August 5, 2013
BORIS BORETSKY, Plaintiff-Appellant,
ANDRE WM. GRUBER, ESQ., KARL BERKUTA, and KINGSTON HILL HOMES, L.L.C., Defendants-Respondents.
NOT FOR PUBLICATION WITHOUT THE APPROVAL OF THE APPELLATE DIVISION
Submitted April 17, 2013
On appeal from Superior Court of New Jersey, Law Division, Middlesex County, Docket No. L-5475-08.
Boris Boretsky, appellant pro se.
Andre Wm. Gruber (Gruber & Bilal), respondent pro se and attorney for respondents Karl Berkuta and Kingston Hill Homes, L.L.C. (Mr. Gruber, on the brief).
Before Judges Simonelli and Accurso.
Plaintiff Boris Boretsky appeals from a December 21, 2009 Law Division order, which granted summary judgment to defendants and dismissed the complaint with prejudice. Because we agree that there were no material facts in dispute and that defendants were entitled to judgment as a matter of law, we affirm.
Boretsky is serving a life sentence for the murder of his wife. Prior to her death, Boretsky was a member of a limited liability company, defendant Kingston Hill Homes, L.L.C. (Kingston or the LLC), along with defendants Andre Gruber and Karl Berkuta. Kingston was formed to develop a fifteen-lot single-family residential subdivision in South Brunswick. The project received final approval in January 2001. Kingston paid Boretsky to serve as the construction manager for the project.
In March 2002, Boretsky was arrested for the murder of his wife. He retained a criminal defense lawyer, Joseph Benedict, to represent him in what was to be a capital murder trial. Boretsky needed money for his defense and sought funds from Kingston. The development, however, was far from complete and Boretsky's arrest had left the project without a construction manager. Gruber and Berkuta ultimately agreed to provide funds for Boretsky's defense through a structured buy-out of his interest in Kingston.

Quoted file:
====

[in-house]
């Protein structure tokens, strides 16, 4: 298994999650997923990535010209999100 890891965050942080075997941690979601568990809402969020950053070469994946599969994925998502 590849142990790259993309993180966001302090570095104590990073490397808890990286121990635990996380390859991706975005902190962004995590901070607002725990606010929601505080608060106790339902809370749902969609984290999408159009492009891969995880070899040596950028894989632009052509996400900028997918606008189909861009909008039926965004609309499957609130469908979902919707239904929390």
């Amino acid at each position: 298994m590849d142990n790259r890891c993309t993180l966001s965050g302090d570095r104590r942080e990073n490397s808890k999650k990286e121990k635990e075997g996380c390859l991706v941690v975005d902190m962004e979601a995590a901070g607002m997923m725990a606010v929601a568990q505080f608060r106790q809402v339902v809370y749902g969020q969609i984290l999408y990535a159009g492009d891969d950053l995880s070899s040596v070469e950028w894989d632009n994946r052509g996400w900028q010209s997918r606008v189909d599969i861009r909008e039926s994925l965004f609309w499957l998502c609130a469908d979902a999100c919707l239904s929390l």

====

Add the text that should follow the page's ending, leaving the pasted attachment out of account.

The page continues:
The parties entered into a September 5, 2002 Purchase Agreement (Agreement) prepared by Jack Borrus on behalf of Benedict and Altman, Boretsky's criminal defense counsel. Boretsky retained his own independent counsel, George Hendricks, to represent him in connection with the deal. In exchange for Boretsky's one-third interest in the LLC, Kingston would fund up to $250, 000 of Boretsky's criminal defense. Kingston agreed to advance $40, 000 of this sum to Benedict in two installments (one within sixty days of execution and the other eight months later), but the remainder of the monies to Benedict was to come from interim distributions of profits as the homes were completed and sold. The Agreement also made provision for repayment of $100, 000 Boretsky owed Berkuta on an unrelated project and payment of approximately $30, 000 in legal fees Boretsky owed Gruber who had represented Boretsky in his divorce. The Agreement makes clear that, except for the initial $40, 000 payment to Benedict for costs in connection with Boretsky's criminal defense, the payments to Benedict, Berkuta and Gruber called for by the Agreement were to be paid out of the profits from the sale of each lot in the subdivision "based upon the cash flow of Kingston and the availability of funds for distribution to the parties solely as determined by [Gruber] and [Berkuta]." Finally, the Agreement provided for a conditional payment of $50, 000 to Boretsky if total net profits exceeded $1, 500, 000.